His truly incredible story sits alongside that of Hasan Shalhoub, just four years old. In the massacre of 2006, Hasan lost his sister Zeinab, who was seven. Also believed dead, Hasan was left over-night in a makeshift morgue. "In the morning I woke up. I started talking to a little girl next to me, but she turned out to be dead. Then I asked for my mother."
Too young to fully realise the extent of his dramatic escape, Hasan says: "I was only injured a little bit in my head. I am fine now."
Afghanistan is said to be the land where God only comes to weep. A place of wild beauty and extreme cruelty, it seems never to have known peace.
After the civil war of the 1980s, two-thirds of the population were either dead or refugees. And after the curse of the Taliban, a new hopelessness descended on the country.
Although Afghan children don't know why any of these wars happened, they know they have been born into a devastated land.
Misery, poverty, cold and never-ending internal conflict - this is their lot. The film looks at the many ways children are compelled to work in order to help their families to survive, and at the terrible conditions they are forced to endure.
Few play activities for children exist, and with no sewage or drainage system in Kabul (population 3.5m), many of their play areas double as open-air toilets.
Signs of war damage abound, and the hospitals bear witness to the daily admission of children maimed by the unexploded ordnance which has littered the fields and valleys of Afghanistan for decades.
The orphanage outside Kabul provides food and shelter for the parentless kids, and though there's no future to look forward to, at least it's warm.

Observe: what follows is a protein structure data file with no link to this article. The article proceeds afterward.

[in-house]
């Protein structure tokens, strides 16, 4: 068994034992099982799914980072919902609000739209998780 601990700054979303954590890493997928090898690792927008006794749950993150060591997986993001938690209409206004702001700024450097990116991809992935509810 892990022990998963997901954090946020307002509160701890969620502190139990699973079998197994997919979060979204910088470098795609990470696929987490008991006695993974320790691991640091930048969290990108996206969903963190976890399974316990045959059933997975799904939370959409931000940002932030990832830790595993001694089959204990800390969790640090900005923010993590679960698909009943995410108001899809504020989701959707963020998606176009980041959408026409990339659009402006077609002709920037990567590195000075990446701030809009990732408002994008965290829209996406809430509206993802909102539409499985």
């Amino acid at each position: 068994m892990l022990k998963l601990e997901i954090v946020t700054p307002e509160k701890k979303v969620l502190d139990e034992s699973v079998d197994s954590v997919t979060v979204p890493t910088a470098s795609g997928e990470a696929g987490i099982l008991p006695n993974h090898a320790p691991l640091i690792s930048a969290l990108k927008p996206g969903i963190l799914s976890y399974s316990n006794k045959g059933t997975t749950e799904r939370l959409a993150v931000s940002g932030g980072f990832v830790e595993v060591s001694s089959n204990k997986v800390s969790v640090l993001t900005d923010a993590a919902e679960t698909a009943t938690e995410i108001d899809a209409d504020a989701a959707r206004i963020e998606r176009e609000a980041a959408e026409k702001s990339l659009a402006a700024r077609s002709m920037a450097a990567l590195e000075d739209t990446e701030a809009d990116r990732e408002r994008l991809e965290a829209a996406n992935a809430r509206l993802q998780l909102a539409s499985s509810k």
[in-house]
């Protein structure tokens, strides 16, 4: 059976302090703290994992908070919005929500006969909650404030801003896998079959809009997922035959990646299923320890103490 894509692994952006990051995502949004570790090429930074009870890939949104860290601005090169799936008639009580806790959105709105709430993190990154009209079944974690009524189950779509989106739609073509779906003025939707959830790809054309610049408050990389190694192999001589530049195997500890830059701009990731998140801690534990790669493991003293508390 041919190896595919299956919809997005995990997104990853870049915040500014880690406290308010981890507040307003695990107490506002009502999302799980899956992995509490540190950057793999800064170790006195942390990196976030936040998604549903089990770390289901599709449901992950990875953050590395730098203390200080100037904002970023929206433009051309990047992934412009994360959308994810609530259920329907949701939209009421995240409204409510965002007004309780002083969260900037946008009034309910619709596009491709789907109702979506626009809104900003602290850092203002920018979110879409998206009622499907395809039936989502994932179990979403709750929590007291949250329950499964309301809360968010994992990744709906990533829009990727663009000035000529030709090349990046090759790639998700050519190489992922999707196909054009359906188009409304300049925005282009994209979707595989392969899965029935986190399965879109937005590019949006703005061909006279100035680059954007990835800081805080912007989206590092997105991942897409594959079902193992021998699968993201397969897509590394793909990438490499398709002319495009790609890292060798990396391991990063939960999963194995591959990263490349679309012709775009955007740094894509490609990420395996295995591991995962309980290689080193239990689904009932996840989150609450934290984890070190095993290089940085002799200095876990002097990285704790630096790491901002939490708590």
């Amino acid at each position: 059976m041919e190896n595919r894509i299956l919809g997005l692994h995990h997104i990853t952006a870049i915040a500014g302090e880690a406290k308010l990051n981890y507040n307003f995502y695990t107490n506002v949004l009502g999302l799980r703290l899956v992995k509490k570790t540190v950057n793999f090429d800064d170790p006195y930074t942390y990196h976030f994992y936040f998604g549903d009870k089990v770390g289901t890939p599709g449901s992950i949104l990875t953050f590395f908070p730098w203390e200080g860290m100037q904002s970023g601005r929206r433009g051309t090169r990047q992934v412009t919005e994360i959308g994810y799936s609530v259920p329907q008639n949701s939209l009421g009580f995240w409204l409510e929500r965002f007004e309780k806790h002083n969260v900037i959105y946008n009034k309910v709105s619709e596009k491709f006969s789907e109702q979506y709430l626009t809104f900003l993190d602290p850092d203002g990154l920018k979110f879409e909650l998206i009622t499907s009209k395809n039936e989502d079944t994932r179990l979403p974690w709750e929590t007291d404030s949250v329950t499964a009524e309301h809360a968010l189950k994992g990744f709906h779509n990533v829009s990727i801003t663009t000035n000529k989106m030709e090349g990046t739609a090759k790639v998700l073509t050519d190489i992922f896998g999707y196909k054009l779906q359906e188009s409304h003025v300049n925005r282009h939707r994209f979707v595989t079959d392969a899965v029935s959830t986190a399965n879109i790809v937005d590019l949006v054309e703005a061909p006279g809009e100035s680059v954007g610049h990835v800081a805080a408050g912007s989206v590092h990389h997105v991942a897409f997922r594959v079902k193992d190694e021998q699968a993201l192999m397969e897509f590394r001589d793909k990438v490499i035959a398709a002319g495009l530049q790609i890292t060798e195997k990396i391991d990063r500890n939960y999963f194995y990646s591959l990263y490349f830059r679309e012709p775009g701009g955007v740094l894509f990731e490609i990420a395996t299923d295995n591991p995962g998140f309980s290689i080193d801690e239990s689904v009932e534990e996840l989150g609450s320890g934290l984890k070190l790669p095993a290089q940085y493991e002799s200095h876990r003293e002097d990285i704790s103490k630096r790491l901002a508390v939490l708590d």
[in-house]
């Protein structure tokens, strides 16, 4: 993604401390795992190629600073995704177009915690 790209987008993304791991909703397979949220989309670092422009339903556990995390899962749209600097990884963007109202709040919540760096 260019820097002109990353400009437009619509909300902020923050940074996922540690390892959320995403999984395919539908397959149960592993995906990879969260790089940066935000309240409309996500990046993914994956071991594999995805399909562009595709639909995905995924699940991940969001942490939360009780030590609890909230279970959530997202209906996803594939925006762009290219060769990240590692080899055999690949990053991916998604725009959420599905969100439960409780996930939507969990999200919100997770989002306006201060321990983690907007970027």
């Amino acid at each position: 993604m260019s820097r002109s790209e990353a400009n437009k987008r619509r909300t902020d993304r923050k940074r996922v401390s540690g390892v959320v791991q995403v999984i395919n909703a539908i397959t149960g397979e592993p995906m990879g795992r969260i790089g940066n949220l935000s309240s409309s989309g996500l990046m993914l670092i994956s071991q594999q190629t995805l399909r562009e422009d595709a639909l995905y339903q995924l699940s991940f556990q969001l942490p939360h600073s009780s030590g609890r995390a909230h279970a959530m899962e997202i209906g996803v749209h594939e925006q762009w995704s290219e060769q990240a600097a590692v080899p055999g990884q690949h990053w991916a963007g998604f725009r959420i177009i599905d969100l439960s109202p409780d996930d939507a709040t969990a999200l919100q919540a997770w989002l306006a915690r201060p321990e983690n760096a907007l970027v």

| Democratic Republic of Congo
The film goes inside the minds of the Congolese child soldiers. What makes an 11 year old child capable of awful brutality? "I saw my father die, then they killed my aunt. I didn't want to die by machete at home. That's a pointless death. So I decided to join the militia," says 13 year old Eric.
Responsible for the killings of thousands of innocent lives, the feared child militias of the DRC tell how their childhood was lost. Victims of a war no one understands, brutalised by their commanders who turned them into armed brigands, the children became murderers and rapists in a "kill or be killed" conflict.
For some there is hope. Fourteen year old Jolie describes how she preferred a machete to a gun in battle: "A gun can run out of bullets. A machete is safer if you want to stay alive." She calmly recalls how she first killed a man: "I hacked off his head and hands."
But now she has changed her view. Holding her new baby in her arms she says: "This child will never join a militia. His father was killed in battle. And I saw too much suffering myself. What was it for? Nothing."
For others, like Eric, there is no way back to the normal world. Unable to tell his parents the truth about those he killed and unwelcome in his village he says: "At home I am nothing, but in the militia I had power and money. I want to go back to the bush."
This four part series first aired in 2007.
Source: Al Jazeera